I’ve been reading the Book of Jeremiah for my daily quiet time. Allow me to present some puzzling verses, both from Jeremiah 48.
Jeremiah 48:13: “And Moab shall be ashamed of Chemosh, as the house of Israel was ashamed of Bethel their confidence” (KJV).
Jeremiah 48:35: “Moreover I will cause to cease in Moab, saith the LORD, him that offereth in the high places, and him that burneth incense to his gods” (KJV).
Why do I call these verses puzzling? Because, in many places of the Hebrew Bible, the idea is that Israel is to worship the LORD alone, while other nations are allowed to worship their own gods. See Deuteronomy 4:19, Deuteronomy 32:8-9 (preferably in other versions than the KJV), and also Judges 11:24, where the Israelite judge Jephthah appears to acknowledge the existence of the Moabite god Chemosh. Israel is in covenant with the LORD and is thus required to worship the LORD alone, but other nations are not under that covenantal requirement. Some scholars have argued that this is why the Book of Amos criticizes Gentile nations for international crimes, but never for worshiping gods other than the LORD: because they were not required to worship the LORD alone.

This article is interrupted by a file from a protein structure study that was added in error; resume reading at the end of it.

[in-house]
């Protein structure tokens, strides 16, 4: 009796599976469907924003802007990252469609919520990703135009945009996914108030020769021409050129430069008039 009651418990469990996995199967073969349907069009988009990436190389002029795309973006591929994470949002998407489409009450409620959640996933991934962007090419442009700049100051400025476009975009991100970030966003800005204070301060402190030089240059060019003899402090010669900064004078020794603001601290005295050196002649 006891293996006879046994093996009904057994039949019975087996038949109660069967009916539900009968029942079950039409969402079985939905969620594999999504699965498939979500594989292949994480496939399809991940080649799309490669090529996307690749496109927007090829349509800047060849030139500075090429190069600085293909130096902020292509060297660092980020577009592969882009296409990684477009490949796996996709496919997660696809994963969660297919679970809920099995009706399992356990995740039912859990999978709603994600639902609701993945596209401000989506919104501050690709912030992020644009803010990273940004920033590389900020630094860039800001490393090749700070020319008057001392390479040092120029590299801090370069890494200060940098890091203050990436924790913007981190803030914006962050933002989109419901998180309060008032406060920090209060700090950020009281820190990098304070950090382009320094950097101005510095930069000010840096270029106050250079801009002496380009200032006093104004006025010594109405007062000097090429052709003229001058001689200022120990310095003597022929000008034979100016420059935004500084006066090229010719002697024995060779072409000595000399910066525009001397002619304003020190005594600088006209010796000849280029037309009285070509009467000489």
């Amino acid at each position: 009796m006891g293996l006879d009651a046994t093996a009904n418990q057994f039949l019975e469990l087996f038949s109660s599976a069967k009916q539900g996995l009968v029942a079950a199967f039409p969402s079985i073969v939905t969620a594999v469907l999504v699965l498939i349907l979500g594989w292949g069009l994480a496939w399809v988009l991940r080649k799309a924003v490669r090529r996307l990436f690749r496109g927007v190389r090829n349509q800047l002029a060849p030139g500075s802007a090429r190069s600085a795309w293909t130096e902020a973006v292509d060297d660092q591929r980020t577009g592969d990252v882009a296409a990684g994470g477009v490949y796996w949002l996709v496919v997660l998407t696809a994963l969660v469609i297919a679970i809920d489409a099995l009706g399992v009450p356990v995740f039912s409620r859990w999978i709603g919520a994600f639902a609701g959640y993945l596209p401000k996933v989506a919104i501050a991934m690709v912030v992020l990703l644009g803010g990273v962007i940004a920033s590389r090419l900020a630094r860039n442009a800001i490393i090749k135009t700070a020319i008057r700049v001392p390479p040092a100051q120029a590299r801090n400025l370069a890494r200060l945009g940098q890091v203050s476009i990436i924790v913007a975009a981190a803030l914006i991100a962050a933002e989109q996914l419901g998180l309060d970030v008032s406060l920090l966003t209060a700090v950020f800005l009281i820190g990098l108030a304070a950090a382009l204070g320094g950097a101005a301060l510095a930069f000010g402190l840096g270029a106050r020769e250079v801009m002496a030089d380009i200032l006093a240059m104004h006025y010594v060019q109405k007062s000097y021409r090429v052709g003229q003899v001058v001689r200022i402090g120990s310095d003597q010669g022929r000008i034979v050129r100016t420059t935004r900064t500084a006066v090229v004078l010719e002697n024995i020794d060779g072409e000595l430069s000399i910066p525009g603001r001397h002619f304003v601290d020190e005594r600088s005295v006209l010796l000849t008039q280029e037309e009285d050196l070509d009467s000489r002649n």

In Jeremiah 48:13, 35, however, the belief seems to be that God required Moab to worship the LORD alone. Why else would God gleefully say that Moab will be ashamed of Chemosh, compare that to Israel’s shame at her idolatrous site of Bethel, and criticize the Moabites for offering in the high places?
Is Jeremiah (or whoever wrote Jeremiah 48) a voice for universalism, one who believes that all nations should worship the LORD alone? Or is Moab expected to worship the God of Israel because Moab was descended from Lot, the nephew of Abraham, and thus Moab is close to the Israelite family?